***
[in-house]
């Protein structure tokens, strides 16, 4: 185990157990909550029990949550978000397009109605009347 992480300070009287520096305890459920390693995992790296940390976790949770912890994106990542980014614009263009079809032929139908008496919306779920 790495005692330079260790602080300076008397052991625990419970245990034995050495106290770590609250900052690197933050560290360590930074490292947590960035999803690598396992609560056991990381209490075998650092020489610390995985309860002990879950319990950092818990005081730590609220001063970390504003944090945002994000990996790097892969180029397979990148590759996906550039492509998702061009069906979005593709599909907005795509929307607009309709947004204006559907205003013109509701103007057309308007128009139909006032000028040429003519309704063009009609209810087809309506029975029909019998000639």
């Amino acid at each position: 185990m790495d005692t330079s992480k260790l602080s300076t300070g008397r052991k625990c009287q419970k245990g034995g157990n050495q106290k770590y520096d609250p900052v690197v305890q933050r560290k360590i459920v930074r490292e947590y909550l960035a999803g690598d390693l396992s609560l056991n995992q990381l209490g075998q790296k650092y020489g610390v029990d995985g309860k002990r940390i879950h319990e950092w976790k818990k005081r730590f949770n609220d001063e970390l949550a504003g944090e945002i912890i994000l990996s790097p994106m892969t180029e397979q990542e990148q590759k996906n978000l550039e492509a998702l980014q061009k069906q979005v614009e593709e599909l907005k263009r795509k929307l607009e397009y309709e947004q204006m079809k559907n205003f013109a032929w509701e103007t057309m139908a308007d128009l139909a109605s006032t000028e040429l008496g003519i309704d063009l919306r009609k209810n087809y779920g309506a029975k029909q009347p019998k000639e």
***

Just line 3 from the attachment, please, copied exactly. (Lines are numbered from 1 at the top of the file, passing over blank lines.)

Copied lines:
């Amino acid at each position: 185990m790495d005692t330079s992480k260790l602080s300076t300070g008397r052991k625990c009287q419970k245990g034995g157990n050495q106290k770590y520096d609250p900052v690197v305890q933050r560290k360590i459920v930074r490292e947590y909550l960035a999803g690598d390693l396992s609560l056991n995992q990381l209490g075998q790296k650092y020489g610390v029990d995985g309860k002990r940390i879950h319990e950092w976790k818990k005081r730590f949770n609220d001063e970390l949550a504003g944090e945002i912890i994000l990996s790097p994106m892969t180029e397979q990542e990148q590759k996906n978000l550039e492509a998702l980014q061009k069906q979005v614009e593709e599909l907005k263009r795509k929307l607009e397009y309709e947004q204006m079809k559907n205003f013109a032929w509701e103007t057309m139908a308007d128009l139909a109605s006032t000028e040429l008496g003519i309704d063009l919306r009609k209810n087809y779920g309506a029975k029909q009347p019998k000639e």